We all own technology. We all eat food. We all wear clothes. As a result, we all have slaves working for us. This is the ugly truth uncovered in my last article, where I discovered I have 59 slaves working for me.
While I don’t directly employ slaves, I do buy numerous consumer goods on a daily basis. Most large companies that provide these goods appear to be clean from modern slavery on the surface, but as soon as you dig a little deeper into the supply chain, the chains of modern slavery start to appear.
But you might not have to dig too deep, with the International Labour Organization (ILO) estimating that 40.3 million people are currently trapped in modern slavery around the world. That’s around 3 people in every 1,000!
What are foreign governments doing?
Abolish verb verb: abolish; 3rd person present: abolishes; past tense: abolished; past participle: abolished; gerund or present participle: abolishing
formally put an end to (a system, practice, or institution).
The British Slavery Abolition Act was passed in 1833, and freed more than 800,000 slaves. The United States was slower to legislate, with the 13th Amendment abolishing slavery in 1865. But as we have found, this formal abolishment has failed victims of modern slavery.
Since passing the Modern Slavery Act (MSA) in March 2015, the United Kingdom has been regarded as an international leader in the fight against slavery. The MSA introduced life sentences for traffickers, measures to protect people at risk of being enslaved, and made large companies scrutinise their supply chains for forced labour. This appears to be a move in the right direction, but the MSA falls short on numerous fronts.
Firstly, while the official guide states that reporting should not be confined to first-tier suppliers, it does not provide circumstances in which activities of a corporate group are to be considered. So basically, companies can stop ‘looking’ at any level of the supply chain they deem suitable.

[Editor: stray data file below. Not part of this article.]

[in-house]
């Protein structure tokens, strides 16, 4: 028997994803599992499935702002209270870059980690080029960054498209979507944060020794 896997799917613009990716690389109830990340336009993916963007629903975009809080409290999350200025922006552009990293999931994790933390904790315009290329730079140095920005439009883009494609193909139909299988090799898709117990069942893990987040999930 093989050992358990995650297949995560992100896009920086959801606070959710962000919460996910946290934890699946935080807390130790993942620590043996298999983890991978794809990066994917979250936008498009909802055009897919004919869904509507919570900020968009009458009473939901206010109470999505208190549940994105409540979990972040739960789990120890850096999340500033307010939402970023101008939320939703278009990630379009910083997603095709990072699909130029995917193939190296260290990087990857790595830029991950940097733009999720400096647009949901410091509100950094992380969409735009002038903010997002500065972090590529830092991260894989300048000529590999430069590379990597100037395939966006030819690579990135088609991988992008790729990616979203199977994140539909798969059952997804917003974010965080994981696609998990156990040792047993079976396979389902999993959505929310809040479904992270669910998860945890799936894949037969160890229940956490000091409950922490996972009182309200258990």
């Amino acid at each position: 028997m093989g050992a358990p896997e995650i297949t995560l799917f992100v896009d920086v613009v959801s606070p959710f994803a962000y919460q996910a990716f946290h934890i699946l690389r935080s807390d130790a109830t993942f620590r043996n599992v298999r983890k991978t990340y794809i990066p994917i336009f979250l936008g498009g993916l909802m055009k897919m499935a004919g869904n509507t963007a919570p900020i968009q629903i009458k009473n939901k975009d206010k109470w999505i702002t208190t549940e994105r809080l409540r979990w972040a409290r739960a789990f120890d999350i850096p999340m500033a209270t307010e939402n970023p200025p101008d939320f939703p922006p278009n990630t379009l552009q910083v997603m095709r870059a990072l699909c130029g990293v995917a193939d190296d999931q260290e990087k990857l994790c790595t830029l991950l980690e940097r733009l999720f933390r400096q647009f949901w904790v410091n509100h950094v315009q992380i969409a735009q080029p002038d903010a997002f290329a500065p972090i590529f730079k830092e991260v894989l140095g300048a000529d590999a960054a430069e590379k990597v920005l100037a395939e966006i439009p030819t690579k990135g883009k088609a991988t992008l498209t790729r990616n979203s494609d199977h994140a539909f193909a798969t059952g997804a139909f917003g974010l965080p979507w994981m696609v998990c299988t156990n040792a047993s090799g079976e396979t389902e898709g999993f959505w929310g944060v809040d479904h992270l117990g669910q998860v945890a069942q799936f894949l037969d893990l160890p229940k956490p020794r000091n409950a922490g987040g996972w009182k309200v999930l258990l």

The second major shortfall is that the UK government didn’t actually set a layout for specific content required in the modern slavery statements. Instead, section 4.2 of the guideindicates that it is ‘up to organisations how they present information in the statement and how much detail they provide’. The guide merely states that organisations must include all steps they have taken and that statements should be ‘credible and accurate’ (section 2.3 and 1.6).
This leads us to the third major downfall; an organisation can even make a statement that it has taken no steps to address human trafficking and slavery (as long as this is accurate), and still satisfy the reporting requirements without repercussions. Unless consumers are actively looking at companies’ statements to weed out offenders, this act does little to improve transparency in the supply chain. So, the government is basically relying on companies to look thoroughly and be truthful about the findings. Not surprisingly, studies reveal a third (31%) of supply chain mangers admitting they do not think their businesses are taking appropriate steps for reporting. With this insight, it’s not hard to believe that the majority of companies would rather not reveal their connections to modern slavery.
What about the Australian government?
At the start of the year, the 2018 Global Slavery Index reported Australia as the eighth largest consumer of products affected by modern slavery, and one of 12 countries not doing enough to prevent it. So, what did Australia do in response?
Foreign Minister Julie Bishop spoke at the Commonwealth Heads of Government meeting in London during April, stating that Australia would be a pioneer of the issue.
“The Australian government will shortly introduce modern slavery legislation that will contain reporting requirements for Australia’s largest businesses to raise awareness about the scourge of modern slavery,” – Julie Bishop
That’s great optics Julie, but the proposed Australian legislation appears weaker than our U.K. counterparts on some fronts. Notably, the annual turnover threshold for businesses required to report is AUD$100m, compared to the U.K.’s much lower ￡36m. How many businesses are lucky enough to produce these turnovers? Only 3000 of the 2,551,778 businesses registered in Australia. That’s barley scraping the surface at only 0.12%
If that isn’t disappointing enough, there are also no penalties for Australian companies who do not comply with reporting requirements, other than the “naming and shaming” of companies on a public register.
One step in the right direction is that the Australian government has committed $3.6m to establishing a “modern slavery business engagement unit” to be housed within the Department of Home Affairs. The unit will advise Australian businesses on the best way to address slavery in their supply chains and operations.
Academics and non-government organisations have stressed that although businesses are essential in identifying and tackling modern slavery, these existing laws could be used more effectively to regulate workplaces, report on and prosecute cases of slavery and trafficking.
So, with government laws failing to crack the whip on modern slavery, maybe it’s time we as consumers take matters into our own hands. Stay tuned for my next article, where we will explore business initiatives to reduce our slavery footprints.